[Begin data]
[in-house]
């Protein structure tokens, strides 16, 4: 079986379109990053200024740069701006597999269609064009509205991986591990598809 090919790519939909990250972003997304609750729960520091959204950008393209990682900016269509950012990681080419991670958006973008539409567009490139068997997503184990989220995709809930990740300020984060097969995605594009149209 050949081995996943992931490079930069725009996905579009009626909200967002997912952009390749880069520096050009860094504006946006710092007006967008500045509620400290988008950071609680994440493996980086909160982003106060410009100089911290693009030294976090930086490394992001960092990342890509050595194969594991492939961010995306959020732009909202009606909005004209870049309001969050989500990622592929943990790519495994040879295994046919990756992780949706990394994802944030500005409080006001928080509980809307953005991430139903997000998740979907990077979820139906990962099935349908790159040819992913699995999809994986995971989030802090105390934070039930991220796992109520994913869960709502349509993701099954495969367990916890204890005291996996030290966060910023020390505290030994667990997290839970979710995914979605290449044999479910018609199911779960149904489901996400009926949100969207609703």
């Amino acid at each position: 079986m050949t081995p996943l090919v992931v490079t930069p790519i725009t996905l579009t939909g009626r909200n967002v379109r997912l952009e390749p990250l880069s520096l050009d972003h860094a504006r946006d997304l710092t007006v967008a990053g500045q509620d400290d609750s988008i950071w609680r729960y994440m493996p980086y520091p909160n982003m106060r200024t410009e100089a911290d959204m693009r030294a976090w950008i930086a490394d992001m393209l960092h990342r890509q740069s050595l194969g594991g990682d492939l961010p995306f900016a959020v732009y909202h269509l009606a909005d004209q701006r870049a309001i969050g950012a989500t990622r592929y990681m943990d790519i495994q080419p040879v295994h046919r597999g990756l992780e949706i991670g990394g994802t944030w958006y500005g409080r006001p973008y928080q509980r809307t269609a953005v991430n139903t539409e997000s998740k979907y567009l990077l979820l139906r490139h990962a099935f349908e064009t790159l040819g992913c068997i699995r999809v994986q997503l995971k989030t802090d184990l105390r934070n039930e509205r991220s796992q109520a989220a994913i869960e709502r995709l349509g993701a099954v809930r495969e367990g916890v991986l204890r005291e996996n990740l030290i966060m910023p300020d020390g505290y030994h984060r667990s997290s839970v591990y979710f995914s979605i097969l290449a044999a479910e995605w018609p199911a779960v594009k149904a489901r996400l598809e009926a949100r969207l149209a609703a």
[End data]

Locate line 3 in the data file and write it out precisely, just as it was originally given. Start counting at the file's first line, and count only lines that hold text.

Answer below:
């Amino acid at each position: 079986m050949t081995p996943l090919v992931v490079t930069p790519i725009t996905l579009t939909g009626r909200n967002v379109r997912l952009e390749p990250l880069s520096l050009d972003h860094a504006r946006d997304l710092t007006v967008a990053g500045q509620d400290d609750s988008i950071w609680r729960y994440m493996p980086y520091p909160n982003m106060r200024t410009e100089a911290d959204m693009r030294a976090w950008i930086a490394d992001m393209l960092h990342r890509q740069s050595l194969g594991g990682d492939l961010p995306f900016a959020v732009y909202h269509l009606a909005d004209q701006r870049a309001i969050g950012a989500t990622r592929y990681m943990d790519i495994q080419p040879v295994h046919r597999g990756l992780e949706i991670g990394g994802t944030w958006y500005g409080r006001p973008y928080q509980r809307t269609a953005v991430n139903t539409e997000s998740k979907y567009l990077l979820l139906r490139h990962a099935f349908e064009t790159l040819g992913c068997i699995r999809v994986q997503l995971k989030t802090d184990l105390r934070n039930e509205r991220s796992q109520a989220a994913i869960e709502r995709l349509g993701a099954v809930r495969e367990g916890v991986l204890r005291e996996n990740l030290i966060m910023p300020d020390g505290y030994h984060r667990s997290s839970v591990y979710f995914s979605i097969l290449a044999a479910e995605w018609p199911a779960v594009k149904a489901r996400l598809e009926a949100r969207l149209a609703a």